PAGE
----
Buying/Selling a Business: The External View
There is the oft-told story about Ray Kroc, the founder of Mcdonald’s. Before he approached the McDonald brothers at their California hamburger restaurant, he spent quite a few days sitting in his car watching the business. Only when he was convinced that the business and the concept worked did he make an offer the brothers could not refuse. The rest, as they say, is history.
The point, however, for both buyer and seller, is that both need to sit across the proverbial street and watch the business. Buyers will get a lot of important information. For example, the buyer will learn about the customer base. How many customers does the business serve? How often? When are customers served? What is the makeup of the customer base? What are the busy days and times?
The owner, as well, can sometimes gain new insights on his or her business by taking a look at the business from the perspective of a potential seller, by taking an “across the street look.”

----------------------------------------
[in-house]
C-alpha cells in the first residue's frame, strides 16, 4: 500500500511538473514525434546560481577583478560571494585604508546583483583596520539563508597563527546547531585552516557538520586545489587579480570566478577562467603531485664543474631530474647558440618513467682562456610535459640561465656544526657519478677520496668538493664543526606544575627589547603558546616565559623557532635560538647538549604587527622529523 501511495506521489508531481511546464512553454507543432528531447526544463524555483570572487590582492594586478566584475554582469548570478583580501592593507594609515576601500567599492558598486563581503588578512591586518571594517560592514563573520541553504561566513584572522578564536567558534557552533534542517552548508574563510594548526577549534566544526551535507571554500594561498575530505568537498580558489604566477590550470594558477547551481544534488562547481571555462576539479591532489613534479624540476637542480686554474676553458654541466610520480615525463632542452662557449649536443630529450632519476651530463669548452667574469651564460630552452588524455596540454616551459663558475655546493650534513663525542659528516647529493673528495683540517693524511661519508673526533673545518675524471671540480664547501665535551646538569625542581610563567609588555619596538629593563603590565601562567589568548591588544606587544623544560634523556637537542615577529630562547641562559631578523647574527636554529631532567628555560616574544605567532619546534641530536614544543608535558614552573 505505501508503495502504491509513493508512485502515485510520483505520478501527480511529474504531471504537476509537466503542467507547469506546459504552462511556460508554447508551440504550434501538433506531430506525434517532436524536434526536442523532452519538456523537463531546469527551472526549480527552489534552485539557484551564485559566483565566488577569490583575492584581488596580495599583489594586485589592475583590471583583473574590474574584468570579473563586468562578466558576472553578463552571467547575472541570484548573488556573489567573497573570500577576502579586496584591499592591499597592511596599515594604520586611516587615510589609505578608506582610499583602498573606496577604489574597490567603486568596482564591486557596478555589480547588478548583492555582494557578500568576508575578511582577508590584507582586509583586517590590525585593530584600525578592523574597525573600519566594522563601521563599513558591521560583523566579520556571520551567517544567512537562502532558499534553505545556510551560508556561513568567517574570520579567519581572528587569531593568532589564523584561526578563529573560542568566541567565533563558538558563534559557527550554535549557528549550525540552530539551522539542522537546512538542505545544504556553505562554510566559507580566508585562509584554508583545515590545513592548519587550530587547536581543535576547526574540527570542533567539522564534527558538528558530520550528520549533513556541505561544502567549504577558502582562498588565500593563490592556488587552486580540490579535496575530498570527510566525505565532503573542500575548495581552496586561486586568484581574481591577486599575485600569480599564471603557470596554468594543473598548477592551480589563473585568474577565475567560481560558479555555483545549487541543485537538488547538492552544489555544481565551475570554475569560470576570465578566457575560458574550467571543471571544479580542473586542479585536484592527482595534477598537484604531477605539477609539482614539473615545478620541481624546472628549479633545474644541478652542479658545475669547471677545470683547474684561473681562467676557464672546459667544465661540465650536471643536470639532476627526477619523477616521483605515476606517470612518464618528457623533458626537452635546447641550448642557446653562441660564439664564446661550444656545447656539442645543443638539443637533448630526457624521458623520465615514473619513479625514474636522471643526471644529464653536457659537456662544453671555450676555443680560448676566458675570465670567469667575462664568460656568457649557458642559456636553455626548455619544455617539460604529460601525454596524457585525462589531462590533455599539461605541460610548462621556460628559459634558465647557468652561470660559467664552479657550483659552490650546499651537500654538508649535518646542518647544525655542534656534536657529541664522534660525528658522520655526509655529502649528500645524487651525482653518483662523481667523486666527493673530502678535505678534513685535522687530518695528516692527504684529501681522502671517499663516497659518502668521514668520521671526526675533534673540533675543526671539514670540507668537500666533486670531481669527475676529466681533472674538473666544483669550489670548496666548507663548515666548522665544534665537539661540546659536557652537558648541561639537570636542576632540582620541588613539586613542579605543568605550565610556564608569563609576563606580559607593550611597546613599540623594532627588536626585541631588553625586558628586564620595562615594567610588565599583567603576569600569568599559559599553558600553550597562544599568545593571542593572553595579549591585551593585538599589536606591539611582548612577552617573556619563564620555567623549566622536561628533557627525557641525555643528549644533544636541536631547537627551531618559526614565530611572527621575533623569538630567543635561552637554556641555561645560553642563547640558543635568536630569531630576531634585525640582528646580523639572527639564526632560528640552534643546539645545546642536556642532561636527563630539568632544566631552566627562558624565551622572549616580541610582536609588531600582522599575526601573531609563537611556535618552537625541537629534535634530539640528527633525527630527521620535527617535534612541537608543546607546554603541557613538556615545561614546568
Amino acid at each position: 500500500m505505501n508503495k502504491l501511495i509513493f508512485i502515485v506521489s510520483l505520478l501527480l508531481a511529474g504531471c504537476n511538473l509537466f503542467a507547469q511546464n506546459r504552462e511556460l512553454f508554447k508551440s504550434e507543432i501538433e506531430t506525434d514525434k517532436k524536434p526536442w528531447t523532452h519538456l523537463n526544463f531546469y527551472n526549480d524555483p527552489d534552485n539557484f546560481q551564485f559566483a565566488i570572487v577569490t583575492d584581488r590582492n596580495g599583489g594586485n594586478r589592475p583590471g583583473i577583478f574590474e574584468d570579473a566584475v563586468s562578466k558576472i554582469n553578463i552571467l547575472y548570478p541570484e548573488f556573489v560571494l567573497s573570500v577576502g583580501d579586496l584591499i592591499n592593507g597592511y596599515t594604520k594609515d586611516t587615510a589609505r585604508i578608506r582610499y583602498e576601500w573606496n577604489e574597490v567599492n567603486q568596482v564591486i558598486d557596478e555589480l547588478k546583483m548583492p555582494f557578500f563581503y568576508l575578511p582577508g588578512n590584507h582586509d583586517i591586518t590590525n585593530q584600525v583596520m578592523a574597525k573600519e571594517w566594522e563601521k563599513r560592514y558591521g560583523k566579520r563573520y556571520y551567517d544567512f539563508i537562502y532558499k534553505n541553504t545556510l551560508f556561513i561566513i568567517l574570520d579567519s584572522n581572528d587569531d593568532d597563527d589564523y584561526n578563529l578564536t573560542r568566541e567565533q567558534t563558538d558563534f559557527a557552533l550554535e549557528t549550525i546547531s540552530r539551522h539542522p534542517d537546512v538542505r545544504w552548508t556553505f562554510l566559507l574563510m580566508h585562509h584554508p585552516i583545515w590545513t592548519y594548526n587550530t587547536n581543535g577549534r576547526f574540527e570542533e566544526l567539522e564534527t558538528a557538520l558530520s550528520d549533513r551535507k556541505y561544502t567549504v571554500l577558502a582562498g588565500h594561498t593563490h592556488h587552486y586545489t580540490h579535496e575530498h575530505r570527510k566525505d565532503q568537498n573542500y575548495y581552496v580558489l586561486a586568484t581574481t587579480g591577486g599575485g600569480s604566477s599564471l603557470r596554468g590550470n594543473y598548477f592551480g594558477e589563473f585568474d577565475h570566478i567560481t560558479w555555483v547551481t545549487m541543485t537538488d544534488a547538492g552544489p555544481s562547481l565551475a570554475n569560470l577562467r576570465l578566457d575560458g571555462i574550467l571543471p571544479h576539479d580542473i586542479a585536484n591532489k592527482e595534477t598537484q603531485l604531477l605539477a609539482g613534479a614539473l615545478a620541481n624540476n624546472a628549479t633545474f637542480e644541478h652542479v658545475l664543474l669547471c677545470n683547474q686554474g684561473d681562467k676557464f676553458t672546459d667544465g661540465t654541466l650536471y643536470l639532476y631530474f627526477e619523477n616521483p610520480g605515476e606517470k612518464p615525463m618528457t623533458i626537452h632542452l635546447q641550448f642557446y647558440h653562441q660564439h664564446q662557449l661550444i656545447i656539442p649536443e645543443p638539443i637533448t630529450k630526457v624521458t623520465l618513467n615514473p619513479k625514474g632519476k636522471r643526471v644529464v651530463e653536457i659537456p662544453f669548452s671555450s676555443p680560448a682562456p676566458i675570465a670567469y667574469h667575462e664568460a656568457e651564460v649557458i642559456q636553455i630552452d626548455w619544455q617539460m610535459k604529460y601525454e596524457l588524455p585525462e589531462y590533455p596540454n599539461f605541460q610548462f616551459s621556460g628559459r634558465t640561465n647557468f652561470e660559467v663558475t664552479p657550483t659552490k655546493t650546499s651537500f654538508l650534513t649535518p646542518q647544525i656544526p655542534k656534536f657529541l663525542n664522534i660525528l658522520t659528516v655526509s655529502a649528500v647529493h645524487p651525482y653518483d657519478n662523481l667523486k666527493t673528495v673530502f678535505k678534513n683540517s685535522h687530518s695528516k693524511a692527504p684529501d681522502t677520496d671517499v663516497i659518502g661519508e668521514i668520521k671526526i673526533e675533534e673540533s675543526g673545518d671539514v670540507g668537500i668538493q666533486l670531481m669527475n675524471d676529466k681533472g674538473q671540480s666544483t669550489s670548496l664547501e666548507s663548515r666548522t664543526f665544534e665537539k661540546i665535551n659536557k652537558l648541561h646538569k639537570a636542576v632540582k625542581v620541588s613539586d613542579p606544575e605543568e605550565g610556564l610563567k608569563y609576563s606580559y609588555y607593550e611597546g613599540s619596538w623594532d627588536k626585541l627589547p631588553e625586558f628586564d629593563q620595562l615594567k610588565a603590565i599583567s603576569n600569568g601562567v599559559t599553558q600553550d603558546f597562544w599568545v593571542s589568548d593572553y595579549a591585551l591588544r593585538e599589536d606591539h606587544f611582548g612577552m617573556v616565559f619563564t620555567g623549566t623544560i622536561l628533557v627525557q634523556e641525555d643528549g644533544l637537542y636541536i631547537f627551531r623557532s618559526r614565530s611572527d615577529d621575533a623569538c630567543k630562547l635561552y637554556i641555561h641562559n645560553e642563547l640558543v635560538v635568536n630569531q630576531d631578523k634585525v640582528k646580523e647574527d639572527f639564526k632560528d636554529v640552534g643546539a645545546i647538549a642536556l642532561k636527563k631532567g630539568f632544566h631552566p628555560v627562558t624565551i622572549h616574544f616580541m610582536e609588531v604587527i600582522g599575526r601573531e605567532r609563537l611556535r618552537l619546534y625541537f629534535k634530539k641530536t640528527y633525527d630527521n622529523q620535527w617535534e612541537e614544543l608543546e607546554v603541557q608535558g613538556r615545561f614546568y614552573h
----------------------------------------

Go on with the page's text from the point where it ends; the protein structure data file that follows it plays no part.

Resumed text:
Owners and potential buyers can learn about customer service by having a family member or close friend patronize the business.
Interestingly, these methods are now being used by business owners, franchisors, and others. When used by these people, they are called mystery shoppers. Franchisors are increasingly using them to check their franchisees on customer service and other operations of the business. Potential sellers might also want to have this service performed prior to putting their business up for sale.
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